I will try to get you some photos of my gold-laced birds. I wasn’t able to hatch until late in the summer – and this winter has been the worst in 15 years - so this spring’s youngsters are still looking pretty unkempt this spring. However, I purposely breed some of my oldest birds (three years old) in order to select for longevity, so some of the old gold-laced girls that have made ‘the cut’ (by shear will to live) are still around and looking better than many of last fall’s hatch at this point in the season.

Posted by: Anonymous

Re: Brahma project - 04/05/09 02:50 PM

This is a 9 month old golden laced Brahma pullet that I am retaining for my buff laced project. She is very tall, but still lacks a bit in substance.

Posted by: Anonymous

Re: Brahma project - 04/05/09 02:57 PM

These are gold laced hens that are two years old. The pictures were taken last summer. These are from my buff-laced line that drew its lacing from Wyandottes. I still have these two hens, though the weather hasn’t been cooperating for me to get a more recent photo.

Posted by: Anonymous

Re: Brahma project - 04/05/09 03:07 PM

This hen was 2 years old at the time the photo was taken – last summer. She is from my buff laced line that drew its lacing from gold laced cochins – and it shows. One of my favorites, but unfortunately I lost this hen last fall. Luckily, I did manage to get several very nice offspring.

Posted by: Raf

Re: Brahma project - 04/07/09 01:22 AM

Fantastic thread guys.

So good to see the results of dedicated breeding.

Posted by: Anonymous

Re: Brahma project - 04/07/09 11:54 PM

Big Medicine,

I was just reviewing the thread and realized that I hadn’t answered a couple of your questions.

I do believe that dominant white does reduce gold tones. I have not noticed this in this project so much as in my bantam hamburg/sebright/campine projects. Generally it seems to turn a rich gold bay to mealy buff. However, some of my buff-laced Brahmas have a brilliant golden buff color that I have not obtained in my other work with dominant white. The black lacing is more or less eradicated – though it would be cleaned up further with blue.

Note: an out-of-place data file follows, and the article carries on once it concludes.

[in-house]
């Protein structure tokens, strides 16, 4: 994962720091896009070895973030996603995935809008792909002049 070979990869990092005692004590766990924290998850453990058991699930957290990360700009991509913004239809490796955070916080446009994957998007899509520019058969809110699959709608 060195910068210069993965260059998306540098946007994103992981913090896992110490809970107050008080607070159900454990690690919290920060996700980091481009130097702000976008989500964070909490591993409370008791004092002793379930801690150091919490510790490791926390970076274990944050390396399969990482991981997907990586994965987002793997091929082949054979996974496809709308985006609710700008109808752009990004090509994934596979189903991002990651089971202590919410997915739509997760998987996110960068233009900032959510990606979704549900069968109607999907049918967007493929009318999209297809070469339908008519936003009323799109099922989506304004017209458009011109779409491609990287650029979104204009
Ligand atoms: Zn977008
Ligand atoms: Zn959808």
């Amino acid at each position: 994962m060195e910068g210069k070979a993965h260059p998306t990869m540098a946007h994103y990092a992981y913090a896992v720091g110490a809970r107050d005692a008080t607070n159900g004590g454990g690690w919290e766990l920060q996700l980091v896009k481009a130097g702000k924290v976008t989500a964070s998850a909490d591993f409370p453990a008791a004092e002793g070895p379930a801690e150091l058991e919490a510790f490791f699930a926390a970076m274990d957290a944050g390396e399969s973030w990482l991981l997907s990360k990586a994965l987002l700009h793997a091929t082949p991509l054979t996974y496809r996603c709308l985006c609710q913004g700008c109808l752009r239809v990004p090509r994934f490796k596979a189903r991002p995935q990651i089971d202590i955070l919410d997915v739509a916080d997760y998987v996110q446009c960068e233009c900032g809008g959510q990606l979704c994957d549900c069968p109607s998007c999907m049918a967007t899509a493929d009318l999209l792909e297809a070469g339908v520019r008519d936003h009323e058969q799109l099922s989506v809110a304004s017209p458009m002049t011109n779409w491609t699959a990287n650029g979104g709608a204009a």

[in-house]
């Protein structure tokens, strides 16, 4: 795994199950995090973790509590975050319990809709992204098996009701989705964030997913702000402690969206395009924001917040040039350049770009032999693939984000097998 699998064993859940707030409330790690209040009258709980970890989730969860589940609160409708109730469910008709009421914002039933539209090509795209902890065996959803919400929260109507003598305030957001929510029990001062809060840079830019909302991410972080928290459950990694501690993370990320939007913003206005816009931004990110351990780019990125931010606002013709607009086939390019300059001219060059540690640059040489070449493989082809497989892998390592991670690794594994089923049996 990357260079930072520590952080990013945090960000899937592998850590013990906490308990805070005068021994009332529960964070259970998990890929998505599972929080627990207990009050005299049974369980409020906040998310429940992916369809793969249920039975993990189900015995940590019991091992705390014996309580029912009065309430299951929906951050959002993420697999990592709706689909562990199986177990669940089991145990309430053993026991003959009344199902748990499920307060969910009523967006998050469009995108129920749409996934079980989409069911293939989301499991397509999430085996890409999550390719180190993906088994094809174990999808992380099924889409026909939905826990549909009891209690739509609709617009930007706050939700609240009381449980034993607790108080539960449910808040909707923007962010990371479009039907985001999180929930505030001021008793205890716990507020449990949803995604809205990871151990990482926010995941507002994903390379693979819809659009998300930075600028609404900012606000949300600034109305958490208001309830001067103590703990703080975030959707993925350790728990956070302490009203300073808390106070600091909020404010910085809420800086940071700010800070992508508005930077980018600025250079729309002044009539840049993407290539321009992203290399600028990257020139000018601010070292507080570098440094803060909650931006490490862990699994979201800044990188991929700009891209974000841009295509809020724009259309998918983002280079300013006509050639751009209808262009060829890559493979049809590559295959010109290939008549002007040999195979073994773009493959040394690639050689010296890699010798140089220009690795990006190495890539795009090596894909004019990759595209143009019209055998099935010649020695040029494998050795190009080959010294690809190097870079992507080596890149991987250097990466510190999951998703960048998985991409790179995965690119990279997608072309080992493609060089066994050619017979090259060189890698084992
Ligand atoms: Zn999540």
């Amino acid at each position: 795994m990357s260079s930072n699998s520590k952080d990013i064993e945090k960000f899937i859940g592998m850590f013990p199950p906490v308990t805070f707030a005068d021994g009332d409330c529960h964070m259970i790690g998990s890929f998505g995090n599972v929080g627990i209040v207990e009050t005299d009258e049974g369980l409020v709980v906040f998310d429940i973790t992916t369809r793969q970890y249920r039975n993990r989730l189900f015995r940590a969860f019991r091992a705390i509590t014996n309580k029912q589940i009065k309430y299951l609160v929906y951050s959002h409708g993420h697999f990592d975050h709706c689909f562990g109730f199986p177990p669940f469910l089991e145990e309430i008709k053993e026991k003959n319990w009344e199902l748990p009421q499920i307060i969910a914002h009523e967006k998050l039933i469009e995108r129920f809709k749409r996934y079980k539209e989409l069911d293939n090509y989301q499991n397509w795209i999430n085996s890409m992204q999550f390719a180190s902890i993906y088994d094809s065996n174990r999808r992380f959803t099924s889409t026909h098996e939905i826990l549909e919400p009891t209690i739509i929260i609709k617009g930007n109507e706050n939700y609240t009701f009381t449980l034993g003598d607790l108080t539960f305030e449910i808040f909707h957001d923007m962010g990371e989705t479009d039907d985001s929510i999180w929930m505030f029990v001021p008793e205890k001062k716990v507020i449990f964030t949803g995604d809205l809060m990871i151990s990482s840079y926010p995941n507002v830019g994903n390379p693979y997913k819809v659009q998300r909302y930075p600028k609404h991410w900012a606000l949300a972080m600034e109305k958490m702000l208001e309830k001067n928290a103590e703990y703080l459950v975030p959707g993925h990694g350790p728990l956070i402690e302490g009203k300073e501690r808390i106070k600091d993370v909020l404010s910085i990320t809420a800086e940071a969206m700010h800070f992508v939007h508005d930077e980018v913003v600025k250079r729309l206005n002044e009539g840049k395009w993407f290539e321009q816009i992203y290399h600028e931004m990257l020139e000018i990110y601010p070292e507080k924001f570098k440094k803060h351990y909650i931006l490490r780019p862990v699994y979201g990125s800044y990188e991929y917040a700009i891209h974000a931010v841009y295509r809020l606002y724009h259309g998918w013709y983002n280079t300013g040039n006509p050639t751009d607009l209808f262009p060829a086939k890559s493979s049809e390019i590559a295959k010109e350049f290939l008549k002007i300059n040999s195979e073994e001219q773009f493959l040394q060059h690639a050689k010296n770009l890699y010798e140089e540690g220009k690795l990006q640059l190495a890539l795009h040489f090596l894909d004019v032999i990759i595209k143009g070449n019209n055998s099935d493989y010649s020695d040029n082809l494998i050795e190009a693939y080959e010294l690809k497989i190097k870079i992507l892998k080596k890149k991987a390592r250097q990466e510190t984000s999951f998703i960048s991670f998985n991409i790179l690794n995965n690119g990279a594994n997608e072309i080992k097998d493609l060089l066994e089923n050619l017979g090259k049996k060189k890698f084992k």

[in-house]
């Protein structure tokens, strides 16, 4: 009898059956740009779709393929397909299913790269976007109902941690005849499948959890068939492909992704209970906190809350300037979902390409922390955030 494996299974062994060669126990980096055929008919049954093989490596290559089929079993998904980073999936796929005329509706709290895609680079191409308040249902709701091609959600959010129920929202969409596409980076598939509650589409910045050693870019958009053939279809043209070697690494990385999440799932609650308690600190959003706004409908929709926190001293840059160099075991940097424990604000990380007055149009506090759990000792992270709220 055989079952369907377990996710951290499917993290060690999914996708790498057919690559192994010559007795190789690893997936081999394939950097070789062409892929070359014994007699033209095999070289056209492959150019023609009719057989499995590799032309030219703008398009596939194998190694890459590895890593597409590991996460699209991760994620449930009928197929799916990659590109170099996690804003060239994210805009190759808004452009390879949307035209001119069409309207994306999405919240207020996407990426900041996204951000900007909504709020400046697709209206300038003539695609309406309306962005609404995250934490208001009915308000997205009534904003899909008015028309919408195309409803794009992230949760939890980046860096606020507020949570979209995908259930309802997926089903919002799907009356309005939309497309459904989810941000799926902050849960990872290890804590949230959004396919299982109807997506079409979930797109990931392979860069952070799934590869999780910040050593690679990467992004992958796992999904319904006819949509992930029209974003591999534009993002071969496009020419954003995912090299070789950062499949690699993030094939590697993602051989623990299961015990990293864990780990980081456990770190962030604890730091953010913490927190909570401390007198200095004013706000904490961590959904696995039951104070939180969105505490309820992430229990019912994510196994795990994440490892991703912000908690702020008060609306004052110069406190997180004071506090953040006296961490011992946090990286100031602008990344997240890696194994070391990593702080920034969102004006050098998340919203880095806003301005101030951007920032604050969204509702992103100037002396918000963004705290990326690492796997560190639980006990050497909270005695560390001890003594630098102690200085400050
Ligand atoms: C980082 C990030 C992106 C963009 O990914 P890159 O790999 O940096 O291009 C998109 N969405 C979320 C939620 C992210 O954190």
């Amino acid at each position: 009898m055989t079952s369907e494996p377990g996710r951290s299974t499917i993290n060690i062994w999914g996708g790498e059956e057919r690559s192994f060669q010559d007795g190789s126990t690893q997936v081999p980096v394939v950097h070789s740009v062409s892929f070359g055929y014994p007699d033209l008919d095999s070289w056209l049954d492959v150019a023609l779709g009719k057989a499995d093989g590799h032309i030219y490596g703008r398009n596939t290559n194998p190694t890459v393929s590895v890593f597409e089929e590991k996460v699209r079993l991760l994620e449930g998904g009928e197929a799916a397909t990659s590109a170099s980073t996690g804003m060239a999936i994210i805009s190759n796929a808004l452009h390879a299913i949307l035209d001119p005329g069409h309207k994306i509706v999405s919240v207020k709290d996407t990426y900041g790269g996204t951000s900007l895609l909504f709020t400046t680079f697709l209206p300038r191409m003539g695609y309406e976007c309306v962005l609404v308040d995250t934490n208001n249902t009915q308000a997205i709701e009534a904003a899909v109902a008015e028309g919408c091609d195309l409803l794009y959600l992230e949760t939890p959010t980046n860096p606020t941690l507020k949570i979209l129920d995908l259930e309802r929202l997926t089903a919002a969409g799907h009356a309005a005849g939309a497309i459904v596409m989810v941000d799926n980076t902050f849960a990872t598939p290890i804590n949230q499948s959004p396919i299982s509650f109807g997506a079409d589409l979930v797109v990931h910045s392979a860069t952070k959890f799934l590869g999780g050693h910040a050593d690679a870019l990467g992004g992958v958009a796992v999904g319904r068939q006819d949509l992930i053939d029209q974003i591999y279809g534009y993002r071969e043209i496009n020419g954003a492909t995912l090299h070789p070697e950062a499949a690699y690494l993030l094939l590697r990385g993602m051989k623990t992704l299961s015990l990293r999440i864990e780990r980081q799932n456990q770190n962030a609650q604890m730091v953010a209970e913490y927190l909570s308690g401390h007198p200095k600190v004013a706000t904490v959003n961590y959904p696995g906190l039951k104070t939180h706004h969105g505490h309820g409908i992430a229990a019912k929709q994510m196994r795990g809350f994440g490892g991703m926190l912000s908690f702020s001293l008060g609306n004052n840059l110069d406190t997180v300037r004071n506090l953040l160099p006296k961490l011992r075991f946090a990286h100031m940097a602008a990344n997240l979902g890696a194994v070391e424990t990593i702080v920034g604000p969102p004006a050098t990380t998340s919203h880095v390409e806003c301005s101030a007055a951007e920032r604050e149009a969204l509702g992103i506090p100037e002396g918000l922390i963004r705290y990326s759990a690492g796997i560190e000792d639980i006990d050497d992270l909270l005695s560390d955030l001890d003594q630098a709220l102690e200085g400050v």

I have used both buff columbian and darks or partridge early-on for this project, and found it to be more rewarding to use the partridge. Why? I am not sure - maybe because I’d rather look at an F1 bird with mossy/stippled lacing than at an F1 bird with crescent lacing. I don’t know. The greatest issue with the buff-laced pattern has been with getting birds homozygous for melanotic. My birds seem to be homozygous for Columbian, but not necessarily for melanotic. There are clearly some gene linkage issues that my selection for comb type and feather pattern have exacerbated.

If you can find some nice SQ blue partridge Brahmas for your blue laced red line I think you might reach your goal much faster than with using SQ buffs. My gold-laced birds from buff columbians tend to have very pale buff ground color – very much like the gold-laced pullet in the recent photos I posted. As of yet I have not found any blue partridge to add to my flock.

Take Care All,
Posted by: Big Medicine

Re: Brahma project - 04/08/09 01:55 AM

Have been having computer problems, sorry I have been slow responding.

Very nice lacing on the dark birds, nice "Brahma tilt" on top line.

I have 2 pullets in the blue/gold pen that I kept because of type that are more pencilled with a dark laced edge. They may well produce something not too far from a blue partridge. I will try to get a picture.